Notes in the Margins: Mental health, Muslims and Pell grants

Serious Mental Health Needs Seen Growing at Colleges Surveys show that nearly half of students who visit counseling centers have serious mental illness. (feeds.nytimes.com)

U.S. students discovering U.K. universities When Adelaide Waldrop learned that she had been consigned to the wait list at each of the four universities she wanted most to attend, it was as if all the excitement had drained from her collegiate quest. (feeds.washingtonpost.com)

Deloitte CEO: Better Career Preparation Starts in High School If we’re really serious about preparing our young people to enter the job market, we need to gather information on college performance and channel it back to our high school teachers, principals and administrators. (Speakeasy – Wall Street Journal)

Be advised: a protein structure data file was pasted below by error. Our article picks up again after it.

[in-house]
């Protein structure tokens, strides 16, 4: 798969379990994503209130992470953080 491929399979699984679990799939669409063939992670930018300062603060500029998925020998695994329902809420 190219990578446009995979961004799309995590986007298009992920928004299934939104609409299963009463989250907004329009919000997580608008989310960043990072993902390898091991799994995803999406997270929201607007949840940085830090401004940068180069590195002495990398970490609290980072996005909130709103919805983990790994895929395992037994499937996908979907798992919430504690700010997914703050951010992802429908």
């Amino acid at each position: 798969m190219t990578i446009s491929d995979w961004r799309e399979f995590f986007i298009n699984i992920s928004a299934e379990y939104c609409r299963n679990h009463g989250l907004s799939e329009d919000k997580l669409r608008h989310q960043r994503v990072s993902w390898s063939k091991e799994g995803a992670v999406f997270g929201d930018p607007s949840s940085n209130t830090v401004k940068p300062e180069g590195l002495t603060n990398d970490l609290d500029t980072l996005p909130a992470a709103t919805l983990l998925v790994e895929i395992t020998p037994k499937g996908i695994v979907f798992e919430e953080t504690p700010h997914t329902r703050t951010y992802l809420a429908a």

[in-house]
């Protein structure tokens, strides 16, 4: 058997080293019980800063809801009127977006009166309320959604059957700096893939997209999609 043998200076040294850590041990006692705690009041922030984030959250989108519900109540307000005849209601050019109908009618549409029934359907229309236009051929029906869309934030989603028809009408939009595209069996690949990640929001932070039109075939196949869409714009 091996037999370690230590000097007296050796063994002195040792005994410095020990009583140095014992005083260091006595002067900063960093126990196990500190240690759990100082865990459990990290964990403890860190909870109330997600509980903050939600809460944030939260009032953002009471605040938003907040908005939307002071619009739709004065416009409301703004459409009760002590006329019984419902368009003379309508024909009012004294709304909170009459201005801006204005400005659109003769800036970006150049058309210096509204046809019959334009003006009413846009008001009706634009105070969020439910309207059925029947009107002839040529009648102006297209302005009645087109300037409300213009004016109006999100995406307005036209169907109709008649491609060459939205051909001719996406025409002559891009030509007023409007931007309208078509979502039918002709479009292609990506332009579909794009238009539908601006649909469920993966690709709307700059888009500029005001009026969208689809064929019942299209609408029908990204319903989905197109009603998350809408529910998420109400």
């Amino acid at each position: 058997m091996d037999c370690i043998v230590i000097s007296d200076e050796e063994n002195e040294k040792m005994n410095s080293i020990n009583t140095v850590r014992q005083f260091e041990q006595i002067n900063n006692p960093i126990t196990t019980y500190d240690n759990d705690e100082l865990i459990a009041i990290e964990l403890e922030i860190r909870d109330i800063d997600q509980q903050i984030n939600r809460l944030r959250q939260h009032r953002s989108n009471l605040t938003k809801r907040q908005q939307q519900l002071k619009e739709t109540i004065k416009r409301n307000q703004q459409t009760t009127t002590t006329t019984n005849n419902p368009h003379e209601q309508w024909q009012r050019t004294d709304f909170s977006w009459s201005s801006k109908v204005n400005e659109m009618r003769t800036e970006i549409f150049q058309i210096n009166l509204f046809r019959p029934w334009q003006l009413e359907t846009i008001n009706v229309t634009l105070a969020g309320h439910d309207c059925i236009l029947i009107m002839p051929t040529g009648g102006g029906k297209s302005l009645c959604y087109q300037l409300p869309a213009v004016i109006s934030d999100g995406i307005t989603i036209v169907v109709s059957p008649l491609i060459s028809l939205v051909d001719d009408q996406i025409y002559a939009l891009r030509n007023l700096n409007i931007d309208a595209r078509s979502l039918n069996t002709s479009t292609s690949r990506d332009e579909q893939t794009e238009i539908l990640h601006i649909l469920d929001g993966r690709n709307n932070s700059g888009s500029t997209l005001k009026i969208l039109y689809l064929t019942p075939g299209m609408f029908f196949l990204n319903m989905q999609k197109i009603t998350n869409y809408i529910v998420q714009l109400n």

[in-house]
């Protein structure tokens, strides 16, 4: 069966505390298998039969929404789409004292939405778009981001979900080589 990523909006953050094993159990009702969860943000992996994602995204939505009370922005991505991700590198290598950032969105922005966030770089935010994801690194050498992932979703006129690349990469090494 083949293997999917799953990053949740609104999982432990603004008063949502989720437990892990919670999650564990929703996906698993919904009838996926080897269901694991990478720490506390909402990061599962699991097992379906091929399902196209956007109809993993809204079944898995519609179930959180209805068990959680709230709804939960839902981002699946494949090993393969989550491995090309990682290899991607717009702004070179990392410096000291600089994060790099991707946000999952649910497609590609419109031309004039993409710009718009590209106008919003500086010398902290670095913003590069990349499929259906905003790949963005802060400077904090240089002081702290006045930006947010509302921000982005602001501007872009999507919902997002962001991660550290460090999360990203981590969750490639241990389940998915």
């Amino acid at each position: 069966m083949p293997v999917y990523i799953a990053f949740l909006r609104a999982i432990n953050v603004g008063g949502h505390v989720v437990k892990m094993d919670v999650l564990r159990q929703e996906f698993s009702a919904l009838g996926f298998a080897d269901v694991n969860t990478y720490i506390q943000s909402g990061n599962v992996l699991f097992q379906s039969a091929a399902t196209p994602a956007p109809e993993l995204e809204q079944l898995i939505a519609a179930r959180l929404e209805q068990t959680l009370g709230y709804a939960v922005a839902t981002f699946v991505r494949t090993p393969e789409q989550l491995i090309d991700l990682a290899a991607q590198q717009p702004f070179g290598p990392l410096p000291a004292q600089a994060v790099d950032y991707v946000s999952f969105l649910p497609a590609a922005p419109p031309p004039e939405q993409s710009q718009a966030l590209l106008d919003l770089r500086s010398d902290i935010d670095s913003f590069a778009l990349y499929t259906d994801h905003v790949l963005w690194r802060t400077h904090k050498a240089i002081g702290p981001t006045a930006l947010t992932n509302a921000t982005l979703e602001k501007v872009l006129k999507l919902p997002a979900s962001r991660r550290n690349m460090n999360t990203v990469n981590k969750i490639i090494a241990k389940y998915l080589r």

Enrollment of Muslim students is growing at Catholic colleges in U.S. In the past few years, enrollment of Muslim students has spiked at Catholic campuses across the country. Last year, Catholic colleges had an even higher percentage of Muslim students than the average four-year institution in the United States. The influx has astonished and sometimes befuddled administrators. (The Washington Post)

Pell Grants Face Uncertain Future After months of wrangling, Congress grappled Friday with stopgap financing to keep the government in business after the budget expires this weekend. But the temporary measures, probably extending to mid-February, will most likely continue the current budget without providing extra Pell money. (The New York Times)